Reflections on a Wandering Life.....

Sunday, May 11, 2008

Very interesting article in the Asia Wall Street Journal. The article concerns Jude Shao, who, according to the Journal, was sentenced to sixteen years in prison for refusing to pay a bribe. That's a strong charge. I don't mean the charge against Jude Shao. I mean the Wall Street Journal's charge that he was imprisoned because and only because he refused to pay a bribe. Such an accusation begs for substantiation. In fairness to the journal, his trial wasn't exactly open. And they did bring up the fact that China's own top legal experts at People's University have basically said the case is a crock.

Here's what I think. Jude Shao will eventually get out of prison. When he does, he will write his book. Then, the case that was not allowed to be presented in open trial will be tried again in the court of public opinion. Many questions will be addressed. Was he indeed solicited for a bribe by the very officials who were investigating him? If this turns out to be true, China's image before the world will take a hit like no other. There are other cases, of course. Like the infamous betrayal by Yahoo of one of their customers. But that case is different. That guy was trumpeted as a victim because he was sentenced for something that would not have been against the law in the United States. But he wasn't in the United States. What he did was against the law in China, and he knew it was against the law. In the case of Jude Shao, the Wall Street Journal is trying to make the case that he was framed because he refused to be involved in China's rampant corruption. And their statement is supported by the judgement of China's own top legal experts that the case is seriously flawed.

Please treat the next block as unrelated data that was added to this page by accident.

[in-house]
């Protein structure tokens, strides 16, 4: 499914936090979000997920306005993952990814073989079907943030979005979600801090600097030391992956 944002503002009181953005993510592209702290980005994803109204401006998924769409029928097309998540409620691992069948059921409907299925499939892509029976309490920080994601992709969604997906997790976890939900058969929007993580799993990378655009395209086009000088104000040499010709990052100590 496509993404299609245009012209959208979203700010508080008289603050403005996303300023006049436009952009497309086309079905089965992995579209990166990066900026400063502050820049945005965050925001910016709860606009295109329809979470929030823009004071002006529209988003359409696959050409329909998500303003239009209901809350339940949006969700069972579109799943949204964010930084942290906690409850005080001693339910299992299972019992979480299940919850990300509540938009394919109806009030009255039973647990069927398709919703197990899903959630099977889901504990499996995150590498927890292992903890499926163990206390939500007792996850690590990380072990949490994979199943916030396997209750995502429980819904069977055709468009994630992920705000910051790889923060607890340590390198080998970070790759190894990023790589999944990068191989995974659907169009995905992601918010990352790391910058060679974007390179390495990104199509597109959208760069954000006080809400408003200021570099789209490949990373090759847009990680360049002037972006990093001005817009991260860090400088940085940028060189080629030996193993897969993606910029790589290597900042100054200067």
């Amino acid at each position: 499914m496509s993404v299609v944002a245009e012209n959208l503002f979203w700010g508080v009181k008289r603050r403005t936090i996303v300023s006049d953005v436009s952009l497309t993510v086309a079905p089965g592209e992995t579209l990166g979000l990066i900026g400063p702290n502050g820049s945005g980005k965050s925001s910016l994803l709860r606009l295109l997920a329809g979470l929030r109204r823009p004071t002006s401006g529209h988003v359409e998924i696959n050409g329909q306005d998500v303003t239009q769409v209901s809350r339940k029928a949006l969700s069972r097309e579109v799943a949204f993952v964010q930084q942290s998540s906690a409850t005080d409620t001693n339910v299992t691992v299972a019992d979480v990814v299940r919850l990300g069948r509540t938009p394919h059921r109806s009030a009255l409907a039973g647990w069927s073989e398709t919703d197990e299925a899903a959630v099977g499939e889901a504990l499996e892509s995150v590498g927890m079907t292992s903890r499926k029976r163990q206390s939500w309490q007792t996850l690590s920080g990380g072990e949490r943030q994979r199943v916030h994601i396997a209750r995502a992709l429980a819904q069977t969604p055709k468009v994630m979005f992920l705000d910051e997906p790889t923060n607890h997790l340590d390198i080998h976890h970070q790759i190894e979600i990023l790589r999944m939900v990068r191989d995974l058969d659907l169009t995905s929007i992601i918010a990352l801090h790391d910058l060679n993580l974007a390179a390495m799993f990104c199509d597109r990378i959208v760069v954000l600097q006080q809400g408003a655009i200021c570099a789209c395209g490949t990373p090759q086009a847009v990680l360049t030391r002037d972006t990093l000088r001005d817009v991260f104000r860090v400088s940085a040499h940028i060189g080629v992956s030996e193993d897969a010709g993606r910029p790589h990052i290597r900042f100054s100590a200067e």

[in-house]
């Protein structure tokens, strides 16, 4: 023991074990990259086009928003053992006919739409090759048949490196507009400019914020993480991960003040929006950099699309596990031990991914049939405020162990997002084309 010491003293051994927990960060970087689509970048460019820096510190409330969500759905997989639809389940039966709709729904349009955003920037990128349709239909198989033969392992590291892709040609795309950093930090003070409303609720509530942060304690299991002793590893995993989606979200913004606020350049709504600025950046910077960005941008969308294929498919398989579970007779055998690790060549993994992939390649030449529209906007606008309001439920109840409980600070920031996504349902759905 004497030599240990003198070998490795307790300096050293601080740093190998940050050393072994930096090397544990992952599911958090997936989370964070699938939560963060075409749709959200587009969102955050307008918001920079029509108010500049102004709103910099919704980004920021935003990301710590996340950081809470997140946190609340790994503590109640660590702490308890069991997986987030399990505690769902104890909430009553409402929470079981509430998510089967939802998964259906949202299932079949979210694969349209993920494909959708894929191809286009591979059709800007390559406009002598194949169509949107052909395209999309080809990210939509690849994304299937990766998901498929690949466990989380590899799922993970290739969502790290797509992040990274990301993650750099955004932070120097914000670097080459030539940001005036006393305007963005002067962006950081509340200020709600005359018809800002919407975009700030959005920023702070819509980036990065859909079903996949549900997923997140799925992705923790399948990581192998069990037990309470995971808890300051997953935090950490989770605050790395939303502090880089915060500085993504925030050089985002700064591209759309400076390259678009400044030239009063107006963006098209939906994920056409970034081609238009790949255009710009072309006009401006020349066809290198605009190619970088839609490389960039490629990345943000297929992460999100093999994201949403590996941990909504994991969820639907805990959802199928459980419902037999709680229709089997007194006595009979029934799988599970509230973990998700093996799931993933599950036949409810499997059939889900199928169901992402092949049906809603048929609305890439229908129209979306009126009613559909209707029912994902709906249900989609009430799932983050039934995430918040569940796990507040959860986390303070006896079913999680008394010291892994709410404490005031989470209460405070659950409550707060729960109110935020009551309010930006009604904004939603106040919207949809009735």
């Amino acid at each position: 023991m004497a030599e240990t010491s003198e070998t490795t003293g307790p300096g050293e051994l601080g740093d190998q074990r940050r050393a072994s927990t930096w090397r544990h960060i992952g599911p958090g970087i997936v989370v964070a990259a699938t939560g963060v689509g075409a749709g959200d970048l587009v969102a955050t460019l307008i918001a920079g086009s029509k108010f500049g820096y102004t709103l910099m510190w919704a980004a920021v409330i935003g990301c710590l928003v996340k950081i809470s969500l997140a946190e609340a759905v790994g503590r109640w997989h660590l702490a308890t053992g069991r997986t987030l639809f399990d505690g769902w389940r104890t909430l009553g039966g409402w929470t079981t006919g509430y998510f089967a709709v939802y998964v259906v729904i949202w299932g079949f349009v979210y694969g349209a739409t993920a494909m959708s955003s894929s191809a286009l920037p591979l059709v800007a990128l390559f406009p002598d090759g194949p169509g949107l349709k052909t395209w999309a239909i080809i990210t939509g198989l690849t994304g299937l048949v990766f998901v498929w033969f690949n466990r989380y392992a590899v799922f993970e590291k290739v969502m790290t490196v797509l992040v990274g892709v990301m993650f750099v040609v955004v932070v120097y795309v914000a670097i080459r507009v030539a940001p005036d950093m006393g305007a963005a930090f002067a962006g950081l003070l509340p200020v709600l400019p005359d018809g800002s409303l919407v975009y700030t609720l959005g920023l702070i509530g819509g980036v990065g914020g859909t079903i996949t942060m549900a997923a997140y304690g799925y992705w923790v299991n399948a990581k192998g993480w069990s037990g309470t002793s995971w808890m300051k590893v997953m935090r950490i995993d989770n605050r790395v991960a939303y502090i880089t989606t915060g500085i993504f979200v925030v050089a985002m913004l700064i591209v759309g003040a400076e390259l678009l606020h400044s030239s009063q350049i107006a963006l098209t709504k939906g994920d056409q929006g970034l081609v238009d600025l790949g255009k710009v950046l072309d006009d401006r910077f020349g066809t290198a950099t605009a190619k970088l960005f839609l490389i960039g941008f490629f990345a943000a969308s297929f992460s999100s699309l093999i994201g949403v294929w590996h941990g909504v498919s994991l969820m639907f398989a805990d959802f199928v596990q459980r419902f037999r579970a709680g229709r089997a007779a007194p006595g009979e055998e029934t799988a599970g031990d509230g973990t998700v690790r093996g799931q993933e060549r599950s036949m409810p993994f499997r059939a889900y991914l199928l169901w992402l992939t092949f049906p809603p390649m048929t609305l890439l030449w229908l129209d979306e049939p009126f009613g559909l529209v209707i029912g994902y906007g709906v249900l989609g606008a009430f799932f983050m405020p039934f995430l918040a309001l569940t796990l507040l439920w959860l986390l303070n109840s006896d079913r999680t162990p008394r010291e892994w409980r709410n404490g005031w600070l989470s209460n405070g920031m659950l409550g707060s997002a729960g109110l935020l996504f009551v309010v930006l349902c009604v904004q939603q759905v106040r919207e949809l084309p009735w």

I am not quite ready to start yelling that the sky is falling just because the Wall Street Journal is making that charge. And the title of the article (China's American Prisoner) is a bit misleading. I know, a citizen is a citizen. But we cannot expect the Chinese government to treat a Chinese national who goes abroad long enough to get a passport and then comes back to China and tries to use that passport as a shield for criminal activity (if that is indeed what happened) the same way they would treat an ignorant foreigner who makes a few missteps wading through the process of operating a business in a strange country. Still, if Jude Shao is innocent, China will pay dearly. The only way they can avoid this is to be proactive, and beat him to the punch. They need to go after the auditor who solicited the bribe (if that is indeed what happened) and put him away for a long time. At least give him the same sentence that was meted out to his victim.

This page is powered by Blogger. Isn't yours?